Facing growing discontent from their people, the leaders of the Palestinian Authority and Hamas have resumed their crackdown on Palestinian journalists in the West Bank and Gaza Strip. In the past few weeks, several journalists were arrested by PA and Hamas security forces. (Images source: iStock)
Facing growing discontent from their people, the leaders of the Palestinian Authority (PA) and Hamas have resumed their crackdown on Palestinian journalists in the West Bank and Gaza Strip. In the past few weeks, several journalists were arrested by PA and Hamas security forces.
The arrests are seen by Palestinian journalists as part of the PA and Hamas programs to silence their critics and deter reporters from disclosing anything that reflects badly on Palestinian leaders. Any form of criticism, particularly from Palestinian journalists, has long been anathema to the PA and Hamas.
The latest crackdown on Palestinian journalists is said to spring from the PA's and Hamas's fear that the current wave of anti-corruption protests sweeping Lebanon, Iraq, Egypt and other Arab countries may spread to the West Bank and Gaza Strip.
In the Gaza Strip, Hamas security forces arrested dozens of Palestinians after local activists called for holding demonstrations to protest the ongoing economic crisis there. Among those taken into custody are journalists Hani al-Agha and Bassam Moheisen, who were arrested for posting critical comments against Hamas on social media.
Moheisen was apparently arrested because of his affiliation with Hamas's rivals in the Fatah faction headed by PA President Mahmoud Abbas. For the past 19 years, Moheisen has been working as a producer for the West Bank-based Voice of Palestine radio station. His family says he was arrested after he posted comments on Facebook in which he criticized Hamas. A family member, who asked not to be identified, said that Moheisen has been tortured in the Hamas prison.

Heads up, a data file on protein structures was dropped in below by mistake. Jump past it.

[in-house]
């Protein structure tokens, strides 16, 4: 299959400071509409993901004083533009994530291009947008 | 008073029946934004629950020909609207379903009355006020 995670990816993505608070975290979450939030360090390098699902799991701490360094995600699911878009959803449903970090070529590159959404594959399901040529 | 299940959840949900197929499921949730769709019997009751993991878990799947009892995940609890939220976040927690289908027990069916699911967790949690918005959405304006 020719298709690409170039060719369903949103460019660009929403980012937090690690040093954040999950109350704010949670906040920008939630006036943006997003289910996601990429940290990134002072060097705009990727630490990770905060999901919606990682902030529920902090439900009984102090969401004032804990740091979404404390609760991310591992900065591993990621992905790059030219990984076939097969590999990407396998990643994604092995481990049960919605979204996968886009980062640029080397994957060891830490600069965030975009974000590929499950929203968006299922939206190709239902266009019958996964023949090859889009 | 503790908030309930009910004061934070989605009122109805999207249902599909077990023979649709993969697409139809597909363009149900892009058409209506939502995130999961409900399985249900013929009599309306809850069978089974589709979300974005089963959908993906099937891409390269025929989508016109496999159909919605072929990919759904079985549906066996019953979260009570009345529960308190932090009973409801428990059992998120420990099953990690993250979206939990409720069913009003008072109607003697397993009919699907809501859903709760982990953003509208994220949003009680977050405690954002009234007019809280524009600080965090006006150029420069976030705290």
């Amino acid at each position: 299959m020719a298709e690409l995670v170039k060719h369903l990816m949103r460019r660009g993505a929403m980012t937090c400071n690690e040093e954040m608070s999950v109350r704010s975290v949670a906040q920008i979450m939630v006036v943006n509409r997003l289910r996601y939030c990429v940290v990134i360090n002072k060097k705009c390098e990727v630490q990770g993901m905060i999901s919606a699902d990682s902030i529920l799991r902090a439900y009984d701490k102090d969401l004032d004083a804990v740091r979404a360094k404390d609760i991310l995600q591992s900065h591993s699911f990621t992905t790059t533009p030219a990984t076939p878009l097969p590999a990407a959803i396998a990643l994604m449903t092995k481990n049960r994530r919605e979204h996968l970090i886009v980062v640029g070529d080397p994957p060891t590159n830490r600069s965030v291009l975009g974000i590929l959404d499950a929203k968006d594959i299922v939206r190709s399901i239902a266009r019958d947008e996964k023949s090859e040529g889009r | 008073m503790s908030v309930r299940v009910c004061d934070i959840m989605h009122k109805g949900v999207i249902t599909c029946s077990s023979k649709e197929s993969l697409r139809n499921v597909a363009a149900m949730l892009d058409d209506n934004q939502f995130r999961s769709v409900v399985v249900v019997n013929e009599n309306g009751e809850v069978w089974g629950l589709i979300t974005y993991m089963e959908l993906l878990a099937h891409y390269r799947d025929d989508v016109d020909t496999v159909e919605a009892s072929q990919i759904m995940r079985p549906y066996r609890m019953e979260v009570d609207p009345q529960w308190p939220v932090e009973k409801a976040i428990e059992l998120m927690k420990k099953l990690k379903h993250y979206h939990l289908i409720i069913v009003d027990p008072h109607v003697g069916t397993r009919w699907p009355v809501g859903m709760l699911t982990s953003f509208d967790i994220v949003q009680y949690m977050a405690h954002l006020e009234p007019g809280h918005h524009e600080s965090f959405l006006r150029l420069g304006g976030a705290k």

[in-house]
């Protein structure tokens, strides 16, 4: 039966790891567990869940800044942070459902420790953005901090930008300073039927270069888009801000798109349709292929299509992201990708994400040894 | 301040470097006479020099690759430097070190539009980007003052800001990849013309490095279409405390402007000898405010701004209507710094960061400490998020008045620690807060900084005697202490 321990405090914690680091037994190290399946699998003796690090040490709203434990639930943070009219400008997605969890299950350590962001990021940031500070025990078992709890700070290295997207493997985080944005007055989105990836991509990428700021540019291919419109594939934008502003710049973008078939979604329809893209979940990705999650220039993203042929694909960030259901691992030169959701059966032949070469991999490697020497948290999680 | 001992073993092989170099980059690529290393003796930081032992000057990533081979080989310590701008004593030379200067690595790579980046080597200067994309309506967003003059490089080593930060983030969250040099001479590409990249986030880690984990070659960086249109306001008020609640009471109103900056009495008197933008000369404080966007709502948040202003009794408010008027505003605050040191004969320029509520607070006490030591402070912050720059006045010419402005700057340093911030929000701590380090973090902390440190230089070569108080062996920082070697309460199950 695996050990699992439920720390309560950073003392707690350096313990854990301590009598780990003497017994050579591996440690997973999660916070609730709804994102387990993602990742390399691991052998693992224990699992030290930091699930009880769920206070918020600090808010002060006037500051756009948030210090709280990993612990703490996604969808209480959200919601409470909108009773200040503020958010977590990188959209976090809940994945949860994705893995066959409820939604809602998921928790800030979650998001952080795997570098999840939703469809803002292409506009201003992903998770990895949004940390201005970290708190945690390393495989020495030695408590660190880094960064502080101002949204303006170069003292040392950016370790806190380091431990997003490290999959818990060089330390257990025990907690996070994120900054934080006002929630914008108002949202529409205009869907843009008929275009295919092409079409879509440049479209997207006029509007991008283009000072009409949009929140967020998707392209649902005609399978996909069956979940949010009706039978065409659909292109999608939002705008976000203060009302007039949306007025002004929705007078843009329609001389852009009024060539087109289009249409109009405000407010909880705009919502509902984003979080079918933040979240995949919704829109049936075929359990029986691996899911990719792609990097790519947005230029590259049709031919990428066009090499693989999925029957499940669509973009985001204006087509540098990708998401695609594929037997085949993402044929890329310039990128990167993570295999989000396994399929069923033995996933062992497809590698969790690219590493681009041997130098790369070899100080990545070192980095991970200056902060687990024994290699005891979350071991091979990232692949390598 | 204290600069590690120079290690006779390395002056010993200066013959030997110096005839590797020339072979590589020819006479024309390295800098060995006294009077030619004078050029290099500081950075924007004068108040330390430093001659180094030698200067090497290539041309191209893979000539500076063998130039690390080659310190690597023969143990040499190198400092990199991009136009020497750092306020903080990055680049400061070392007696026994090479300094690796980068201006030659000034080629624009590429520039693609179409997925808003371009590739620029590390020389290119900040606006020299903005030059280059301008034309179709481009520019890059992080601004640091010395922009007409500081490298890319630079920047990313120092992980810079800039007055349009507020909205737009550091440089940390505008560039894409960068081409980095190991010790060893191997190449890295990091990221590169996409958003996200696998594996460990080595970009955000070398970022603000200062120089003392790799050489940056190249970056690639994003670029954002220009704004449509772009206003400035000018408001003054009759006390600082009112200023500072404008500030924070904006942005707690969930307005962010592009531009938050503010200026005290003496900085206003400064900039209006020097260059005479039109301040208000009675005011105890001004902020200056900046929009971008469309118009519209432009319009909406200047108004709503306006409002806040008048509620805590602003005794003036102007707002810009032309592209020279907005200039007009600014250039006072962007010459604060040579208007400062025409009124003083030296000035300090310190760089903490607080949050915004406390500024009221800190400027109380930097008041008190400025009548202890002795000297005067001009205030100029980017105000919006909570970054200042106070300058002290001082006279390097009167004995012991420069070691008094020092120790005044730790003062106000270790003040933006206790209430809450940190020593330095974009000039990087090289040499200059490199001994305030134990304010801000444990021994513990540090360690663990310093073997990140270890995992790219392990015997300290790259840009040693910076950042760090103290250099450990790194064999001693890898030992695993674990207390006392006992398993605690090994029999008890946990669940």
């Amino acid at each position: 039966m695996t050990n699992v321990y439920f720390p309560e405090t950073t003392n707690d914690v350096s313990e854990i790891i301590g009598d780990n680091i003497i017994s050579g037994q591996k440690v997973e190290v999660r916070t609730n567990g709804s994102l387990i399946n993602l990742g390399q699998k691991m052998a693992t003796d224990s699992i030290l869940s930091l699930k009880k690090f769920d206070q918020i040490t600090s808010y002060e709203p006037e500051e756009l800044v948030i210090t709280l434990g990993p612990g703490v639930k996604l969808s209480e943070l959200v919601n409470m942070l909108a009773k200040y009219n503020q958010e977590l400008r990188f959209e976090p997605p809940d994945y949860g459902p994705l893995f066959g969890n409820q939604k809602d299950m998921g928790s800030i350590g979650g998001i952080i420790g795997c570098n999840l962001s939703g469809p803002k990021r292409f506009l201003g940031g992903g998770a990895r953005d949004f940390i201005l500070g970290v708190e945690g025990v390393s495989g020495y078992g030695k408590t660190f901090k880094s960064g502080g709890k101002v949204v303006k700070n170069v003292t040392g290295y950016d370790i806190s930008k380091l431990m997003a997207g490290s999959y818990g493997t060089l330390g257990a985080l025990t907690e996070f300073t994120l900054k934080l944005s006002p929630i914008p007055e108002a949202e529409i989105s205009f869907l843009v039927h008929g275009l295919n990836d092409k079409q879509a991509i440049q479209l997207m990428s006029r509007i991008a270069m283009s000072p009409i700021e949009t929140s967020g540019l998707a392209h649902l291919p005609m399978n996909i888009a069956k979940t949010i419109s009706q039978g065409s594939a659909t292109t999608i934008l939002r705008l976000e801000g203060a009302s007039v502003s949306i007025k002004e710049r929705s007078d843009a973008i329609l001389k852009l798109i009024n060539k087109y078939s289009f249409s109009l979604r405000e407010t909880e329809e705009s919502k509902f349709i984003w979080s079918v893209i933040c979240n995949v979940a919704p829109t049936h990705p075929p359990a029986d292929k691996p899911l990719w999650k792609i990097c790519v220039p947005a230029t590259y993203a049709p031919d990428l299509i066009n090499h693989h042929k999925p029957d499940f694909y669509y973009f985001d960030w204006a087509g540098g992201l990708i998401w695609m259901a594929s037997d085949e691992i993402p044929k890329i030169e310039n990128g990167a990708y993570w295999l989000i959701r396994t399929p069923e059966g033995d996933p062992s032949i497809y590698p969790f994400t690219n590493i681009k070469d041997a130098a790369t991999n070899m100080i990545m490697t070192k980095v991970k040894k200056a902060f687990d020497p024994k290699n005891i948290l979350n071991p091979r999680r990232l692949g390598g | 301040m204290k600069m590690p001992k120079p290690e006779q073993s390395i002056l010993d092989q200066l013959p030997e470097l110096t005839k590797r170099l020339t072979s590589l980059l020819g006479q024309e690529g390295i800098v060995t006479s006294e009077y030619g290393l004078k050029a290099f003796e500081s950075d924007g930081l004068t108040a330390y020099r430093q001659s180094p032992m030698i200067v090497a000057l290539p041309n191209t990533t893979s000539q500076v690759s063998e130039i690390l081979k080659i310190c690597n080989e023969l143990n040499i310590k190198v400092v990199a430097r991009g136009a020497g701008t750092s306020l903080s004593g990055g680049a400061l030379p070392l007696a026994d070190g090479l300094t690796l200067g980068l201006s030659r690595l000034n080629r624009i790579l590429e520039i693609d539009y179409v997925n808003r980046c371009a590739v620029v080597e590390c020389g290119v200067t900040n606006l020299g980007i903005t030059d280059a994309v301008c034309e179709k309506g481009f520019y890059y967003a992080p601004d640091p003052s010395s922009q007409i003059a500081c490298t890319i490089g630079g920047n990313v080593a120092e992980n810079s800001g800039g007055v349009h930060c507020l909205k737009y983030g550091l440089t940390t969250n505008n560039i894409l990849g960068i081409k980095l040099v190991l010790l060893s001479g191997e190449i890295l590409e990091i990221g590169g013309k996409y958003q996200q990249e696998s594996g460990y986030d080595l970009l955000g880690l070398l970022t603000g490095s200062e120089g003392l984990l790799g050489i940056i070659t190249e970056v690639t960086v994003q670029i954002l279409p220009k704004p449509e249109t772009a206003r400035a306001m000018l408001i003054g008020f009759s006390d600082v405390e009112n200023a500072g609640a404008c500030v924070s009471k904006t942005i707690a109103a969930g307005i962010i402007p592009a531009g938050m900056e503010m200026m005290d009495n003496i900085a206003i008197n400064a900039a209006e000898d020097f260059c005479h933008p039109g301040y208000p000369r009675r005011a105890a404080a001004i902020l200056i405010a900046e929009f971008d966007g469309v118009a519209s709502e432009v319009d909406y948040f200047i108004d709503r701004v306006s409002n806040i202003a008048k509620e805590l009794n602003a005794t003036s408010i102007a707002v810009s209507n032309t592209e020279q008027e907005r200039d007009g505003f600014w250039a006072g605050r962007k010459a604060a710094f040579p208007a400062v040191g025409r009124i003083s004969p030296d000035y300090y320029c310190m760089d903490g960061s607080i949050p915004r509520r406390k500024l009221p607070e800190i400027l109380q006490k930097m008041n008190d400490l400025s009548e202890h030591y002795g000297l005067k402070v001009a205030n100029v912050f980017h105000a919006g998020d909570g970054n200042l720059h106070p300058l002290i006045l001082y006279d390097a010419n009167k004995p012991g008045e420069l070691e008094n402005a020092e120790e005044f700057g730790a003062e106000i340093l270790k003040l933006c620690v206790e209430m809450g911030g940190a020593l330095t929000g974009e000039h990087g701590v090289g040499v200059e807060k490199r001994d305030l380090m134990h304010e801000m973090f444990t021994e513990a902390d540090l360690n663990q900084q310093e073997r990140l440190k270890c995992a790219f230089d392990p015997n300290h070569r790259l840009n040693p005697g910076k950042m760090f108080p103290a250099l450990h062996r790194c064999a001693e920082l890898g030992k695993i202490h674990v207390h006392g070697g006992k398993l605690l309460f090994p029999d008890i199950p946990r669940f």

Hamas claims that the second journalist, al-Agha, was arrested for "passing information that is harmful to public security to security agencies." Hamas did not provide further details, but the claim is believed to be based on connections the journalist may have had with Abbas's PA in the West Bank.
Palestinian sources in the Gaza Strip said that a number of social media activists were also arrested for allegedly calling on Palestinians to take to the streets to protest against Hamas and its failure to improve the living conditions of its people. Some of the activists were identified as Ramzi al-Bar'i, Ahmed al-Zaeem, Amin Abed, Haitham Mas'oud, Mohammed Abu Ghosh, Hasan al-Daoudi, Abdullah al-Hawihi, and Khaled al-Ghazali. Hamas, the sources added, has also summoned dozens of other activists and journalists for interrogation.
Earlier this week, Hamas security forces also arrested one of their own officers, Hussein Qatoush, after he posted a video on Facebook in which he complained about the dire economic situation in the Gaza Strip. In the video, Qatoush said he does not have money to pay for transportation from his home to work. "The most difficult type of pain is when you are serving in a country where you can't afford to pay for transportation to get to work. This is how it is in the Gaza Strip," the Hamas security officer said.